Quick – before the holiday season erupts!

The holiday season is upon us but before you go into party mode, sit back a moment and reflect upon your year. Financially, that is. Especially if you encountered a lot of financial changes – lost a job, got a new job, bought a house, sold a house, moved, got married or divorced, had a baby, went back to school, took an early distribution from a retirement plan, started a business or closed a business – then you need to crunch those numbers and see what kind of tax liability has been created. After all, better to know now than have that deer-in-the-headlights look in your eyes next April 15. And because the year isn’t over, you may likely counter some of the damage with additional tax planning to staunch the bleeding.

And who knows? After compiling your data, you may be pleasantly surprised. Maybe a financial event has gone in your favor tax-wise and you may be anticipating a refund.

Whatever the case, a projection of your anticipated liability is in order which may involve a visit to your tax pro. A review of your numbers might elicit some excellent advice for warding off the tax man and minimizing your tax liability.

Some things to consider:

  1. If you lost a job or changed jobs sometime during the year, your annual income may have increased or decreased and should be examined to determine if proper withholding has accumulated. Also, you may have been receiving unemployment benefits for part of the year. Did you know that these benefits are taxable income at the federal level? Yes, that’s right; they kick you while you’re down. They may also be taxable at the state level, depending on your state’s tax laws, but usually not. If you elected for federal withholding from your benefits, you may be okay. Otherwise, plan on paying additional taxes on the amount you received. Discuss this and the job change with your tax professional. A benefit in your favor is that all job seeking expenses and continuing education costs to improve existing skills are tax deductible if you are able to itemize deductions. If you moved because of a job, you may be able to deduct moving expenses.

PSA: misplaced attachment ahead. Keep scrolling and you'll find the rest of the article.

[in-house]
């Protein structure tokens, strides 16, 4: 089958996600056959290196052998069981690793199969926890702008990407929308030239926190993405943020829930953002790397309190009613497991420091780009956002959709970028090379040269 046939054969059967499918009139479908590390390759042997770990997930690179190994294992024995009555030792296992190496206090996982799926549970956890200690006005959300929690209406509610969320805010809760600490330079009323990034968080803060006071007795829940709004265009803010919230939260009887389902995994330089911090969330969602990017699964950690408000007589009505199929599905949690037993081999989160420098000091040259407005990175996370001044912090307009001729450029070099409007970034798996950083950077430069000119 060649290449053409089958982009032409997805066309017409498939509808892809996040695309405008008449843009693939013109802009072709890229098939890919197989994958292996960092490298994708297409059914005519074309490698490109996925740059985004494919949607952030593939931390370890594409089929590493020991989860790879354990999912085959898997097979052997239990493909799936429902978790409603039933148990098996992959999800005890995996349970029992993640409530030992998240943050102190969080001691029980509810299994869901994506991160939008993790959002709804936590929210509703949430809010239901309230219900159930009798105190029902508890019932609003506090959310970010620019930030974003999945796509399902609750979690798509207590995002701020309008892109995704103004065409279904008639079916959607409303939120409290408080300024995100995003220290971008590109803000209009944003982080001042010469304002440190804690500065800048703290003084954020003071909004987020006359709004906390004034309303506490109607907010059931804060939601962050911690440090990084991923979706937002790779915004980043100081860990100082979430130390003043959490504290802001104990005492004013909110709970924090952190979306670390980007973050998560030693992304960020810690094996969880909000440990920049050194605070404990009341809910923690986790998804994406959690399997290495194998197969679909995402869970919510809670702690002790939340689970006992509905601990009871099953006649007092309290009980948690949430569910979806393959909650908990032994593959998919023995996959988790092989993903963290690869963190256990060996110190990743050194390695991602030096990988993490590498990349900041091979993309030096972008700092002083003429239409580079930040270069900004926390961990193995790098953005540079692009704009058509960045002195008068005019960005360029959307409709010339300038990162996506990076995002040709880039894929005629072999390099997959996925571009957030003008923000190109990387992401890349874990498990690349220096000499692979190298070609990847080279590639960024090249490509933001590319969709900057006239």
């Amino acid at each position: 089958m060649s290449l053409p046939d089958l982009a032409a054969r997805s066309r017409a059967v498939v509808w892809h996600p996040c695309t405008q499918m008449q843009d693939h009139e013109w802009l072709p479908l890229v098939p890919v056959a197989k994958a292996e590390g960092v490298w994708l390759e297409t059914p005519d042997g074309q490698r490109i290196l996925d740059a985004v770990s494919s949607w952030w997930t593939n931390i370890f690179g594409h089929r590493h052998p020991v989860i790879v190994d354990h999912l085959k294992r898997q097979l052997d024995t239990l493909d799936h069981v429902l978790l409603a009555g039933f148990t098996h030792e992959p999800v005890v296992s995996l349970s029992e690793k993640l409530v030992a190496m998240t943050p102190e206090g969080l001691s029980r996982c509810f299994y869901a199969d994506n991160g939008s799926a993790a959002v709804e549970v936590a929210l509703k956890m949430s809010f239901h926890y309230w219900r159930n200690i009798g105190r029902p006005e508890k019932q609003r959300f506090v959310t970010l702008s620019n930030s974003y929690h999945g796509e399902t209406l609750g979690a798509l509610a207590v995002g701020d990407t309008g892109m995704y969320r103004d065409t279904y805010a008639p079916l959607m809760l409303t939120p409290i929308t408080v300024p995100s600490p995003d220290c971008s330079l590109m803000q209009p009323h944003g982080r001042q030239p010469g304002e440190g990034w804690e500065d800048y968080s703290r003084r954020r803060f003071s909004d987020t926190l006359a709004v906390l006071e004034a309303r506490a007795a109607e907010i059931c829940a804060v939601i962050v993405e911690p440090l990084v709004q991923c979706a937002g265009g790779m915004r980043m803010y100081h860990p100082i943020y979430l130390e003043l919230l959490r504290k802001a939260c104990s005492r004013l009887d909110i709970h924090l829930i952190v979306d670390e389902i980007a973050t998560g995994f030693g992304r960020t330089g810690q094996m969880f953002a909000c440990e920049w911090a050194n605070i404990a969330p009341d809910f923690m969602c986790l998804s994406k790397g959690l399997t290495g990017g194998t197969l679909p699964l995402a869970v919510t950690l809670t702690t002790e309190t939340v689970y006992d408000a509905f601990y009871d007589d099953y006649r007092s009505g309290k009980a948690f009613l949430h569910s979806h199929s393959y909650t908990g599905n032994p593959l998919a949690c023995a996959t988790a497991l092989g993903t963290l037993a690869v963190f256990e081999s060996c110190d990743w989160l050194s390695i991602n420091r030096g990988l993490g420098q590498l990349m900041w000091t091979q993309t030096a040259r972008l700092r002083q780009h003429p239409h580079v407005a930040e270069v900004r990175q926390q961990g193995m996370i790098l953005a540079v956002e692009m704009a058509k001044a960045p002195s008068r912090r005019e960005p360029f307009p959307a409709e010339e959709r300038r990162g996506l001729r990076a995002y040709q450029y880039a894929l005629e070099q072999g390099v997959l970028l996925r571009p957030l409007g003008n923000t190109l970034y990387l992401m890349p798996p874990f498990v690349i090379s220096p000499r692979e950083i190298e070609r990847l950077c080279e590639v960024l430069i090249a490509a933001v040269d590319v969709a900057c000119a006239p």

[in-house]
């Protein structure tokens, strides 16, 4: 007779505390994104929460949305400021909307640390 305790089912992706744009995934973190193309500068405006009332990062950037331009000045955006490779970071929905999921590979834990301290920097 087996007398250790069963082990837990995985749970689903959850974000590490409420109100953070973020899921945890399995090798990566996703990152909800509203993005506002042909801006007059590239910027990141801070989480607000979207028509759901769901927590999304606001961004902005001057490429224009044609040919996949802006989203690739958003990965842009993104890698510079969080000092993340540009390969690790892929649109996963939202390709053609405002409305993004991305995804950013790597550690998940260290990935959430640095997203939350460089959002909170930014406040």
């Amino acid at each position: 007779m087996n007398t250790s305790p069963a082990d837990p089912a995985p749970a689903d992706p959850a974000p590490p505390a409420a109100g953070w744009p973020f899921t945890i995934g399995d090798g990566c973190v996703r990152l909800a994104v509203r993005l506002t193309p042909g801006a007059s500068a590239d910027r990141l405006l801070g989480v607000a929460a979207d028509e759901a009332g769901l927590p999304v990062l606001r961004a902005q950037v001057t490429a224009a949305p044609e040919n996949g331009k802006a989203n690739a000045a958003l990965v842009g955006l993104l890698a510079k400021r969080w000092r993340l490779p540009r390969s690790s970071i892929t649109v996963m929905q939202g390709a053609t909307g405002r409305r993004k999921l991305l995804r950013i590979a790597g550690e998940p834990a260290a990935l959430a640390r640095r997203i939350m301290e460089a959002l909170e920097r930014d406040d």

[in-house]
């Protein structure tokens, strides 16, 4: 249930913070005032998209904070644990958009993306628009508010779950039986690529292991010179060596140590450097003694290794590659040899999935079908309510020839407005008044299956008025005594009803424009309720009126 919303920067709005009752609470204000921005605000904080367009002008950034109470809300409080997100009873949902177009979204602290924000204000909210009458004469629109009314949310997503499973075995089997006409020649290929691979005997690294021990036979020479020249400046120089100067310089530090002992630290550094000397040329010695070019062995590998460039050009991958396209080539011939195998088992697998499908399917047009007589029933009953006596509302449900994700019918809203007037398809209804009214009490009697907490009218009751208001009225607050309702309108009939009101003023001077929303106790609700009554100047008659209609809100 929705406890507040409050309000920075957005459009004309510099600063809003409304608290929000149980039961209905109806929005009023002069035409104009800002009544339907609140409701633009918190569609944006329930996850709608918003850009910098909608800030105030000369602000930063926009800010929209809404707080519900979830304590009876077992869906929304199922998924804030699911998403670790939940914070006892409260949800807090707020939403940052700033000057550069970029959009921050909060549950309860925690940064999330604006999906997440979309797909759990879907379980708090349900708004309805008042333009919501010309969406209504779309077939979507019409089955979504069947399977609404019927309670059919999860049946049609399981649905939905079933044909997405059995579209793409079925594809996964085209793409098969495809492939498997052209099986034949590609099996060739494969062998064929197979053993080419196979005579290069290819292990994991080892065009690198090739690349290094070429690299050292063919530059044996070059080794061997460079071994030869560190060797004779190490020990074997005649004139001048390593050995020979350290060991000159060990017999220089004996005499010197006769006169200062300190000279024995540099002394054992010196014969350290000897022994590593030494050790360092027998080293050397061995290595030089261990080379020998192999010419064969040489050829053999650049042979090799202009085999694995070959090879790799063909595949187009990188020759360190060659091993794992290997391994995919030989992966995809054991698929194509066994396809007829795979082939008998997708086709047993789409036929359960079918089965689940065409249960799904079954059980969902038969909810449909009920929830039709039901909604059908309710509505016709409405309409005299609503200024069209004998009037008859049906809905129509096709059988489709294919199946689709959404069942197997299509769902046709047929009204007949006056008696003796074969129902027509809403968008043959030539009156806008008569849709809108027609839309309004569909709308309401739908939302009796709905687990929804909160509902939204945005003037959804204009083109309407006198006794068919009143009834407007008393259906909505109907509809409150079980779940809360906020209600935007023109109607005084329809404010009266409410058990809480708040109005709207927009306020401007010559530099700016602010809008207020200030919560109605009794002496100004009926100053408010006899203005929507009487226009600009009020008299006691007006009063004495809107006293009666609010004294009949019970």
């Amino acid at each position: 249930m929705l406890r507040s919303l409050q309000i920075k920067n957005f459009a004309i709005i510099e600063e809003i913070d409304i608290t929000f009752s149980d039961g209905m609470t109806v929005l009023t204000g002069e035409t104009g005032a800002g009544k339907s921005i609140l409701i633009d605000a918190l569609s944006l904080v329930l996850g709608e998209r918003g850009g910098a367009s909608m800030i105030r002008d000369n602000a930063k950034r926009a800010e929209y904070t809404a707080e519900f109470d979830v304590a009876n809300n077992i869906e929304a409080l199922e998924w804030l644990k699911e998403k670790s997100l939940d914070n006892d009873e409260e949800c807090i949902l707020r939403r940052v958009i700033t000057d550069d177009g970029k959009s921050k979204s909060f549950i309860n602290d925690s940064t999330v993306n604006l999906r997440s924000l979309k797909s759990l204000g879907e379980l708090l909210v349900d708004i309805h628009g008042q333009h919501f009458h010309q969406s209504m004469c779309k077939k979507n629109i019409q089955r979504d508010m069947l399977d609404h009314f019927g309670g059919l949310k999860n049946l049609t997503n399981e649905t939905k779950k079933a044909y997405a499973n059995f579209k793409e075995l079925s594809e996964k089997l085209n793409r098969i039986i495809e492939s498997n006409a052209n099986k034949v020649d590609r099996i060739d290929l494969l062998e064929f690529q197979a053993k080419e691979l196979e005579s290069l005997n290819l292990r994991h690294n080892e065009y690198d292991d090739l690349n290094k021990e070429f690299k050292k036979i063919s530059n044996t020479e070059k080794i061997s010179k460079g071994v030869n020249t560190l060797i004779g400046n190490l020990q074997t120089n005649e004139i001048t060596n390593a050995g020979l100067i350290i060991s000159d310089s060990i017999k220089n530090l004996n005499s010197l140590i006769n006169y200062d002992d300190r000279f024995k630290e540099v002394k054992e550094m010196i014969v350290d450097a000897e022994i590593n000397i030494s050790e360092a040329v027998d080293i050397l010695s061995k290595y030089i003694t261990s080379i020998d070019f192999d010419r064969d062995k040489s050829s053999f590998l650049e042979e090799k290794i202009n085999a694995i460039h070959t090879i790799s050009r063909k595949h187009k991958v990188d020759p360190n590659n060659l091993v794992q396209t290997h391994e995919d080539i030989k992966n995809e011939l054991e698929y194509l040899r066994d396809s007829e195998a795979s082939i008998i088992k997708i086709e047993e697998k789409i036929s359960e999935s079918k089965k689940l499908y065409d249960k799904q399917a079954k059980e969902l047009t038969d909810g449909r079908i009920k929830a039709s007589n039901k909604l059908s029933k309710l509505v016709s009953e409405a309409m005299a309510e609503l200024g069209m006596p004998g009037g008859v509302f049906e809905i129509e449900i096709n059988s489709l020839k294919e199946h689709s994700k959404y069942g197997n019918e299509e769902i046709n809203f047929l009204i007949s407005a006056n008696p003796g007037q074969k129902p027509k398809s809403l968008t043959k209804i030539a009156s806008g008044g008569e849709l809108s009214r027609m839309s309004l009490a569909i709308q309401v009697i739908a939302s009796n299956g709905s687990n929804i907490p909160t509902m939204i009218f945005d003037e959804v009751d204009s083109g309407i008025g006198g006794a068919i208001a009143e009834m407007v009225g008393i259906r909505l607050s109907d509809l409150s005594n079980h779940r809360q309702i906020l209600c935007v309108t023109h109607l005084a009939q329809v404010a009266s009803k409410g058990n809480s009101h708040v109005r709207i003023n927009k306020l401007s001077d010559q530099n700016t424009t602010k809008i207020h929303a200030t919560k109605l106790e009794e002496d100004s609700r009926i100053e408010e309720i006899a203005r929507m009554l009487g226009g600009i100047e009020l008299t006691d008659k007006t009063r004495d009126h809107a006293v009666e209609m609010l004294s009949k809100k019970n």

2. Buying or selling a home can affect your tax situation. Buying a home is always good news. Not only do you have the benefit and pride of home ownership but the transaction results in numerous tax deductions you didn’t enjoy as a renter. Any points (loan origination fees) paid is deductible. Mortgage interest, mortgage insurance (PMI), and property taxes are deductions that will save you money on your tax bill. Selling a home can result in a taxable capital gain if you didn’t live there two out of the last five years or if your profit exceeded $250,000 (single) or $500,000 (married filing joint). Ask your tax pro to analyze the bottom line and educate you on all the qualifiers to determine if your profit will be excluded from taxable income and if not, to learn how much you will owe so you can plan for it.
  3. Changes to your family structure can greatly affect your tax picture. If you marry, you gain another exemption. But you also gain this individual’s tax situation. It is always advisable to sit down with your tax pro to go over the pros and cons of filing jointly or separately and to determine the resulting tax liability if you were to combine your income and deductions. Having a child results in an additional exemption as well. Other tax benefits include the child tax credit and the dependent care credit. If you are in a low income tax bracket, you may receive a larger refund due to the Earned Income Tax Credit (EITC).